The FSA's "astronomical" proposed budget increases for the coming financial year will endanger the survival of good firms, the Association of IFAs (AIFA) warns.
Director general Chris Cummings says the FSA continues to penalise good companies for the actions of the bad, although the regulator says those firms "requiring the most regulatory work and engagement" will pay accordingly.
The FSA claims upward of 10,000 small firms will see their fees reduced, but AIFA argues medium-sized businesses will see a 90% hike.
It adds small firms operating as Appointment Representatives (ARs) will not benefit from the supposed fee-freeze: "They will have to carry this additional burden," Cummings says.
AIFA is proposing an inflationary increase of no more than 3% for intermediary firms and says it is time for a full review of FSA budgets by the National Audit Office (NAO).
The FSA today announced it was upping its annual fees by £117m to £437.7m, but says small advisers will actually see a decrease in their payments, with one-man firms paying around £109 less than last year.
A closer look at the numbers shows the regulator anticipates spending more than £300m of that on staff costs, which it says includes travel, training and recruitment.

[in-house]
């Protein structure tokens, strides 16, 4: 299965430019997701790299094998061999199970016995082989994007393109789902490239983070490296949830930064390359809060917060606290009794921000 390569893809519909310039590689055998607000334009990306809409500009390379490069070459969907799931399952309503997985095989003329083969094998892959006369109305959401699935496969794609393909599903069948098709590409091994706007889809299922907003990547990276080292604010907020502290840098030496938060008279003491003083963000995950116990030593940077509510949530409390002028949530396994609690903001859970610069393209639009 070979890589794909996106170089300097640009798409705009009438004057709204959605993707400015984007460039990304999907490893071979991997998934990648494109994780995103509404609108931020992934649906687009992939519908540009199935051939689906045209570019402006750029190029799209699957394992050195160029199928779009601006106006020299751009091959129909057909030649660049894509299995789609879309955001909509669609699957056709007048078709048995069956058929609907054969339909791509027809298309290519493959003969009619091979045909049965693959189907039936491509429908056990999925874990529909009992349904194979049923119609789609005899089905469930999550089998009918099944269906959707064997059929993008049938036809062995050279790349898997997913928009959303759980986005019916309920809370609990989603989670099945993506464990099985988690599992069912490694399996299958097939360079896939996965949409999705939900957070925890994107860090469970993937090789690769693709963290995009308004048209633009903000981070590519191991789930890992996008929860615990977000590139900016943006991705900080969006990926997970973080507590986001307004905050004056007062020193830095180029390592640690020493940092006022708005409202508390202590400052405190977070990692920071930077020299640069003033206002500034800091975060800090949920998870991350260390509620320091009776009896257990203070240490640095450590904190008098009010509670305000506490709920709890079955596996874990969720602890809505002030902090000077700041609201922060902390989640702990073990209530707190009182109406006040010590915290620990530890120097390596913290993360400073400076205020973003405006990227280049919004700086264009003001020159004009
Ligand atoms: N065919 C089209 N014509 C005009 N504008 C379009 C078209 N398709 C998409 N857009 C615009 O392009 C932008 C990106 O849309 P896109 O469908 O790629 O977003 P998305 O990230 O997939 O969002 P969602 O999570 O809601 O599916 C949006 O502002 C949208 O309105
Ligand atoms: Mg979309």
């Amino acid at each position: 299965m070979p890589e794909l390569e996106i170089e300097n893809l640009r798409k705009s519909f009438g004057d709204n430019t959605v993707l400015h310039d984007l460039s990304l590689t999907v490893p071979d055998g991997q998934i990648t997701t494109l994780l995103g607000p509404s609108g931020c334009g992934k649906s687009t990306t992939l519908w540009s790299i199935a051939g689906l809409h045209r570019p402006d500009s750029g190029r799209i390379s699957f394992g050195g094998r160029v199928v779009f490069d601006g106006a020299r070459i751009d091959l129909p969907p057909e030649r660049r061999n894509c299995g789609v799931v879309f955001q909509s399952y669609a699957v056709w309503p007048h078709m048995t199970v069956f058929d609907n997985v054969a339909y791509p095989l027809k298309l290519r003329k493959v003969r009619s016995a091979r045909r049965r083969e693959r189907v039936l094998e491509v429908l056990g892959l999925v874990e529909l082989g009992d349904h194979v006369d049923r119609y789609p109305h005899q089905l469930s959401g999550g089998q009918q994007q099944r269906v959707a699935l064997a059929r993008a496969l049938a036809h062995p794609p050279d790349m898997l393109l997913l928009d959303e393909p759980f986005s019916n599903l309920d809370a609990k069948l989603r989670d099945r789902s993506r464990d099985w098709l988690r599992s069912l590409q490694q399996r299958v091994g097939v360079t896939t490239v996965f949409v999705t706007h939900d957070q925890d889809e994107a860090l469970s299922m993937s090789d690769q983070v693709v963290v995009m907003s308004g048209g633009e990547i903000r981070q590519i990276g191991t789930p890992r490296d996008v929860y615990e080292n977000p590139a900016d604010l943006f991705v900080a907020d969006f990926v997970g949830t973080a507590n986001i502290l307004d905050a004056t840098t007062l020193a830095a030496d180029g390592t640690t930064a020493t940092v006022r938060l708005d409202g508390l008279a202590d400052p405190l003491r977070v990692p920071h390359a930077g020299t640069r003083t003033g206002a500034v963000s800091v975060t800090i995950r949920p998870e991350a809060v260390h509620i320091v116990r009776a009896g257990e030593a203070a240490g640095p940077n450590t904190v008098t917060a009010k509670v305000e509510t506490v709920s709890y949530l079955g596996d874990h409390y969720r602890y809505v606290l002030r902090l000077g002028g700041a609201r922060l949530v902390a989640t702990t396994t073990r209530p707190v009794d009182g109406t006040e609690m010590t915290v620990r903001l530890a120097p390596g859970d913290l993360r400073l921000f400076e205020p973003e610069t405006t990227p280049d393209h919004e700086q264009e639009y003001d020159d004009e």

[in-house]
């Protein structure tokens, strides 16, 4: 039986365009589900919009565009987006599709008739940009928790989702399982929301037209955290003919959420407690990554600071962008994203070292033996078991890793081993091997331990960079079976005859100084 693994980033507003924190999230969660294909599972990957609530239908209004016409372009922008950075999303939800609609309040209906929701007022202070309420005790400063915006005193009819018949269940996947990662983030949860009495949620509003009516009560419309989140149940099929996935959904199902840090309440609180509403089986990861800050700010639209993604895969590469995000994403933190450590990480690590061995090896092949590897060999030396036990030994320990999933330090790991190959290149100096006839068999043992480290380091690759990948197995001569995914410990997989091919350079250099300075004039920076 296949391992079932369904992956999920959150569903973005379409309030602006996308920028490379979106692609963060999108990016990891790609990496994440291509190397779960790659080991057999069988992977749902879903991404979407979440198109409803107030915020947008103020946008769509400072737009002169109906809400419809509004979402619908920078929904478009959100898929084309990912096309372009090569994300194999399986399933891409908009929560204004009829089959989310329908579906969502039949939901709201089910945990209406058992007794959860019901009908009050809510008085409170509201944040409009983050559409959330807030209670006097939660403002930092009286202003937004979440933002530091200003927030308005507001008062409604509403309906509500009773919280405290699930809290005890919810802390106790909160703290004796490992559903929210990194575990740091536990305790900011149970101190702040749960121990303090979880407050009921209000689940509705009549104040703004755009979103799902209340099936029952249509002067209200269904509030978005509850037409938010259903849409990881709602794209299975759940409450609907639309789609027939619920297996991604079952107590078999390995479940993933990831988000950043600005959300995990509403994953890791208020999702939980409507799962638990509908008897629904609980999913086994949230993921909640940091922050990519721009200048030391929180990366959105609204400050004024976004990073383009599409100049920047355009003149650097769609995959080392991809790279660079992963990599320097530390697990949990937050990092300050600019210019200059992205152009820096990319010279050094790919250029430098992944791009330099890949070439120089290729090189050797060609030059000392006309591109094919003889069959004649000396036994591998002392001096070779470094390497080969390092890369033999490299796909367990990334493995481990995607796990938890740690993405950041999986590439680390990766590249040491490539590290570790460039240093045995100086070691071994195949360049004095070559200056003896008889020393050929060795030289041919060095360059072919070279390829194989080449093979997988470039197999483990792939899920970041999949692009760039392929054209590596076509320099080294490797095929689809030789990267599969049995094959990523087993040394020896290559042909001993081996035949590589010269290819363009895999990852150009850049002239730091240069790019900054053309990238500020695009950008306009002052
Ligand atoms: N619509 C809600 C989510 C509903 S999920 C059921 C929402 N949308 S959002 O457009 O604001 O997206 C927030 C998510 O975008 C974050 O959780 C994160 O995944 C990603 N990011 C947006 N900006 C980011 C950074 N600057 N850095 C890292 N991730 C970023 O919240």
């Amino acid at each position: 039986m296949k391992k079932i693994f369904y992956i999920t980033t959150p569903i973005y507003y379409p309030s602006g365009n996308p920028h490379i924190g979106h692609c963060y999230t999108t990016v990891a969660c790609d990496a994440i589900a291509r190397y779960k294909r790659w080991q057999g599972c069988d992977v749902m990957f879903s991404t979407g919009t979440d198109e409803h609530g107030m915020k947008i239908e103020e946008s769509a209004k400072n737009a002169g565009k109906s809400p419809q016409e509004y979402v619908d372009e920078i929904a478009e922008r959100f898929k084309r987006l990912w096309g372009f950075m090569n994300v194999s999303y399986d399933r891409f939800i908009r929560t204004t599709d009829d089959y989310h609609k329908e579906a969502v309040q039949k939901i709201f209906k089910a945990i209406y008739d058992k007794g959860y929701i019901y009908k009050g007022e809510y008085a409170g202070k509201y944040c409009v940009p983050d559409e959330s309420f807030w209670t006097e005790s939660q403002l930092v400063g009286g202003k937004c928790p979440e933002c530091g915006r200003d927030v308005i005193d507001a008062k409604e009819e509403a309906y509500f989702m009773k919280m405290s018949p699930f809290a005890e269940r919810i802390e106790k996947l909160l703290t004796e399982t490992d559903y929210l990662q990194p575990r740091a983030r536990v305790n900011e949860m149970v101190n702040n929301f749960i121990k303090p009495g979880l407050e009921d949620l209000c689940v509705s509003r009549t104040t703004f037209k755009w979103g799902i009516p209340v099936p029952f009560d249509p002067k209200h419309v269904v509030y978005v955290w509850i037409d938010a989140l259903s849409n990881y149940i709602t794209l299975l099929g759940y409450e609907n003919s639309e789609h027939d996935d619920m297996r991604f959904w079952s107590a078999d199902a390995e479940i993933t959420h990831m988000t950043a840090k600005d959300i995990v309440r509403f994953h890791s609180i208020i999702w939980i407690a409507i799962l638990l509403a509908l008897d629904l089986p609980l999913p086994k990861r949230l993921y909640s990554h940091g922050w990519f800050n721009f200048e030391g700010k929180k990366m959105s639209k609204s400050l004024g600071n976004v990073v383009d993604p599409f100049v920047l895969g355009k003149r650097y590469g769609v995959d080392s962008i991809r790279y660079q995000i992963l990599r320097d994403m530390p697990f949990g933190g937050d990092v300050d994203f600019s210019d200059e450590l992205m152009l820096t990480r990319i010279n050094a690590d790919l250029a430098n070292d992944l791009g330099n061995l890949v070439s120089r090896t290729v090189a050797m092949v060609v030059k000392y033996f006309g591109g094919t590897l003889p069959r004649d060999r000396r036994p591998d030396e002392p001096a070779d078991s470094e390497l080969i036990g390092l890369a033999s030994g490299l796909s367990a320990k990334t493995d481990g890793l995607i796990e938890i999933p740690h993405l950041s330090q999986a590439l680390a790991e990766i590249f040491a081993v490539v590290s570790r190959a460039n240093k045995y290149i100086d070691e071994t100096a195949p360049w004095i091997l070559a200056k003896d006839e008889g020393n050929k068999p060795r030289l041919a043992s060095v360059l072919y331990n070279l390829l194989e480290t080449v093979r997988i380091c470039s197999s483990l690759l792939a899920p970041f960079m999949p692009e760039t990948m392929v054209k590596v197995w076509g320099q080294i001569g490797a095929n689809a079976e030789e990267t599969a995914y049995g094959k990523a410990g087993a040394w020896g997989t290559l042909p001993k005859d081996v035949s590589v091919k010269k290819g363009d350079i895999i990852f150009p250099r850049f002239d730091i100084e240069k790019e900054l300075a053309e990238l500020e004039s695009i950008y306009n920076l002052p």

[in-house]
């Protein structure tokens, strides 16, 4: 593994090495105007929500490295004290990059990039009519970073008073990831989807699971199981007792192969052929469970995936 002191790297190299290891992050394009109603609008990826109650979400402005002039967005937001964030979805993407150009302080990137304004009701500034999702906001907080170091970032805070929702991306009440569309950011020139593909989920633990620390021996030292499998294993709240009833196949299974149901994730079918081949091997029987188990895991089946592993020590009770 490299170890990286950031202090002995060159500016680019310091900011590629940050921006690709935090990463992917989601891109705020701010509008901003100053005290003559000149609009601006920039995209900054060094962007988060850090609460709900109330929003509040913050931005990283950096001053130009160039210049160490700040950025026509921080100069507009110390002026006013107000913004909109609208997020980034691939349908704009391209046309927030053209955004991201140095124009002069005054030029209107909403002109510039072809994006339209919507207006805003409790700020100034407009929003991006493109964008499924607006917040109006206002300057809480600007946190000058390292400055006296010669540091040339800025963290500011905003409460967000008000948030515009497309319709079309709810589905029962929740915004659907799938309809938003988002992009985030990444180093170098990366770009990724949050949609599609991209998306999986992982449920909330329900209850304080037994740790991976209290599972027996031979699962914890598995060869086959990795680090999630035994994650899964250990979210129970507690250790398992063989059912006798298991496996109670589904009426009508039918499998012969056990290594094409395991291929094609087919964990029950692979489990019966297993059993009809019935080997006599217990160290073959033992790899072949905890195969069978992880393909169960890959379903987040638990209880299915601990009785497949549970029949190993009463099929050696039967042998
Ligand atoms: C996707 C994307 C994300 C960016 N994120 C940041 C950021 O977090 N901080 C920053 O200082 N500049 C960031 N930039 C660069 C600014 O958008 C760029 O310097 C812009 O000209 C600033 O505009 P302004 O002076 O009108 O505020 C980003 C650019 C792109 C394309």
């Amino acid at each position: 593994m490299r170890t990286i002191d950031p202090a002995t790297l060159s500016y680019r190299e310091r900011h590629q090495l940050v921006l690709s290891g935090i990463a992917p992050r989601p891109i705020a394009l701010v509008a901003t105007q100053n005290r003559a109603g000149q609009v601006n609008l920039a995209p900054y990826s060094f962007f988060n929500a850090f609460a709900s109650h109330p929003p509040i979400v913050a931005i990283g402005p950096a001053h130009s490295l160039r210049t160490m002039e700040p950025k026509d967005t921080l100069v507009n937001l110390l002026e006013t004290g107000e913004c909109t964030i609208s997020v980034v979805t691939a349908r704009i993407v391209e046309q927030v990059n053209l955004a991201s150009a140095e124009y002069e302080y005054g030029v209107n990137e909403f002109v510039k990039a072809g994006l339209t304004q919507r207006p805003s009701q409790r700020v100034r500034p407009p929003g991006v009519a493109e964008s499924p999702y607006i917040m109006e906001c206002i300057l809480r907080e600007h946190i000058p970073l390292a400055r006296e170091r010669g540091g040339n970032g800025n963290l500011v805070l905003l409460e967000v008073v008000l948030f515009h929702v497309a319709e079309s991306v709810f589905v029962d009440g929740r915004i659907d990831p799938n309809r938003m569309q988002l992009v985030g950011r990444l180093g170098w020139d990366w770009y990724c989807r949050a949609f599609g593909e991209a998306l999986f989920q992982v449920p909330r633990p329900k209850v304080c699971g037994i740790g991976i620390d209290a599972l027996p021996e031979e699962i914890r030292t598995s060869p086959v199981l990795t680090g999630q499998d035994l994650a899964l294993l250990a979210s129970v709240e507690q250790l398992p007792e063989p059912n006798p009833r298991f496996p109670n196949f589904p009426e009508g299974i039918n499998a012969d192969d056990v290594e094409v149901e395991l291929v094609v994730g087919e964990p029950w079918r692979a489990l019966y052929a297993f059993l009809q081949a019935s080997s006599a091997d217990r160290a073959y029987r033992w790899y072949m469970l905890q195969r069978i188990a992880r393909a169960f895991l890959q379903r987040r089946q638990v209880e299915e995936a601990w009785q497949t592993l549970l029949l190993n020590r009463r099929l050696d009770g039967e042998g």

Elsewhere, the Financial Services Compensation Scheme (FSCS) is set to increase its budget from £31.5m to £641.5m - just under 2,000% - for the next financial year, but the FSA says deposit-taking firms will bear the brunt in levies.
"We are quite simply not prepared to accept this, and to paraphrase the words of FSA Chairman Adair Turner, 'The IFA community has paid too much for too long'," Cummings says.
"The failings of the financial system rest with the wholesale markets. It is the banks and other organisations that should be forced to pay for their misadventures. FSA should not expect our members to pay for the mistakes of others.
"The FSA's proposed budget now stands at almost half-a-billion pounds. We were hoping for regulatory restraint but instead have seen proposals that endanger the survival of good firms.
"In some instances the regulatory fee rises by as much as 169%. At a time when the Government is trying to help small firms it is clear that this goes against that policy."IFAonline
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